SAN FRANCISCO--(BUSINESS WIRE)--Fitch Ratings has affirmed South Coast Water District, California's (the district) debt as noted below:
--$34.3 million revenue refunding bonds series 2010A and 2010B (federally taxable direct pay Build America Bonds), issued by the South Coast District Financing Authority, California (the authority), at 'AA+';
--$1.9 million general obligation (GO) refunding bonds series 2011A at 'AAA'.
The Rating Outlook is Stable.
The revenue bonds are payable by installment payments made by the district to the authority. The district's obligation is absolute and unconditional and backed by net revenues of the district's water and wastewater systems.
The GO bonds are payable by an unlimited ad valorem property tax on all taxable property within the South Coast Service Area.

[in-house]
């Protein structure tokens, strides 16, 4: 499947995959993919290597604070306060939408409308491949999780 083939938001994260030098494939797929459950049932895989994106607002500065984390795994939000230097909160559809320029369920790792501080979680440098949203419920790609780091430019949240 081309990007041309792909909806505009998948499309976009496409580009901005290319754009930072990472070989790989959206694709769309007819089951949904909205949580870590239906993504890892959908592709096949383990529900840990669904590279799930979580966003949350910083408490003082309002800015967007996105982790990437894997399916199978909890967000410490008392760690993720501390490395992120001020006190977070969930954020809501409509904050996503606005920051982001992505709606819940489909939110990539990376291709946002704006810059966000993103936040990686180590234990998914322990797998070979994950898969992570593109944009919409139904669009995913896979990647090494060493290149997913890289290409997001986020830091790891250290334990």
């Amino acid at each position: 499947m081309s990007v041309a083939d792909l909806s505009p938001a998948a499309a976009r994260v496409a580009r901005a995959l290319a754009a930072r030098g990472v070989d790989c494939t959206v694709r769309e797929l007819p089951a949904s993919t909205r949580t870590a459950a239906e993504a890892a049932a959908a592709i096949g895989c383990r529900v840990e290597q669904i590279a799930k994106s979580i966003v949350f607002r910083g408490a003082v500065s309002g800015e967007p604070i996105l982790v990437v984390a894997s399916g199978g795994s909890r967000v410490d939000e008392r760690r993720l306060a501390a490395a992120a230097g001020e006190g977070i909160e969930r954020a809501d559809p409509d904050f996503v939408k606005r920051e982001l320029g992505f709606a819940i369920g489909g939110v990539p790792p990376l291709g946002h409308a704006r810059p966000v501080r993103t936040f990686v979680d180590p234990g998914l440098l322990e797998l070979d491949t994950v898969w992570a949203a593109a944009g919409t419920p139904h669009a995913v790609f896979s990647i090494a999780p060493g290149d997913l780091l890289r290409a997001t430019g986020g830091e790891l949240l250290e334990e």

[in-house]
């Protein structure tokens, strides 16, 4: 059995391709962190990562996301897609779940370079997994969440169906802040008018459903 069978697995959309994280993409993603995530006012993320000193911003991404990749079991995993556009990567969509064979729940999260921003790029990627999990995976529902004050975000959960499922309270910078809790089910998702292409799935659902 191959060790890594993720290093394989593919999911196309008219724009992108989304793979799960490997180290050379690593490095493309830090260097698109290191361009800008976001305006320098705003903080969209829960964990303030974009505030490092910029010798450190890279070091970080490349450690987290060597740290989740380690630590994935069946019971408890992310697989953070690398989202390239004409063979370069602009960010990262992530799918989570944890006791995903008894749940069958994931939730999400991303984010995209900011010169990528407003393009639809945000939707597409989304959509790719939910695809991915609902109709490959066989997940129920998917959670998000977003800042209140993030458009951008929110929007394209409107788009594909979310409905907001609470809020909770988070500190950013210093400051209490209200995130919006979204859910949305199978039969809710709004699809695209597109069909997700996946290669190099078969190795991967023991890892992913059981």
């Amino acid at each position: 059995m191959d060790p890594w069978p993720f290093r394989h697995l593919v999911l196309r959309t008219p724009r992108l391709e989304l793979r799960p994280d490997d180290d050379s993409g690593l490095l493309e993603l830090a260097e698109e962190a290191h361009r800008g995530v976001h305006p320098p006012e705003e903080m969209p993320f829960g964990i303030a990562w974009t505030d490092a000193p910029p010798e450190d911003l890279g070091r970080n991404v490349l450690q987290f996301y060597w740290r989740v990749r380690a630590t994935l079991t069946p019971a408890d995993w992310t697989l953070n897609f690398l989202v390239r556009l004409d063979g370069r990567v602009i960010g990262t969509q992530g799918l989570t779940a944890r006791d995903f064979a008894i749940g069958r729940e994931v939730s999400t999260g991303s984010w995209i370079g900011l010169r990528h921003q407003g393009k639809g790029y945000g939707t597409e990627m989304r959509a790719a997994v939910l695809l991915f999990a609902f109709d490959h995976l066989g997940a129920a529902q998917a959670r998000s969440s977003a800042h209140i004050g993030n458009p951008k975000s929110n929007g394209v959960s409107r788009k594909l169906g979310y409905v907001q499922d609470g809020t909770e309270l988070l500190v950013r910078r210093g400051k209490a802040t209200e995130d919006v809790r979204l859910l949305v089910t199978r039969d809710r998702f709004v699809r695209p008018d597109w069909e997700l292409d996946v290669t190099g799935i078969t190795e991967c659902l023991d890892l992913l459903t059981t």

VERY STRONG FINANCIAL OPERATIONS: The district benefits from impressive debt service coverage, cash levels, and free cash flow to depreciation. Financial metrics may soften somewhat due to sizeable capital needs and related debt issuances. However, Fitch expects financial performance to remain solid overall.
STRONG SERVICE AREA: The district's suburban, coastal Orange County service area is affluent and well established.
GOOD RATE DISCIPLINE, STRUCTURE: The district's rate structure, which includes a significant fixed-rate component, mitigates revenue losses in times of reduced water consumption. The district has been disciplined in its rate-setting, imposing significant rate increases to keep up with imported water cost hikes and infrastructure investments to date.
DESALINATION A MIXED BAG: Fitch views the district's plans for a desalinization plant as mixed for credit quality. The plant likely would raise debt levels, increase the district's operating costs and complexity, and generate construction risks. However, management anticipates the plant would essentially end the district's reliance on increasingly expensive imported water and would enhance supply reliability.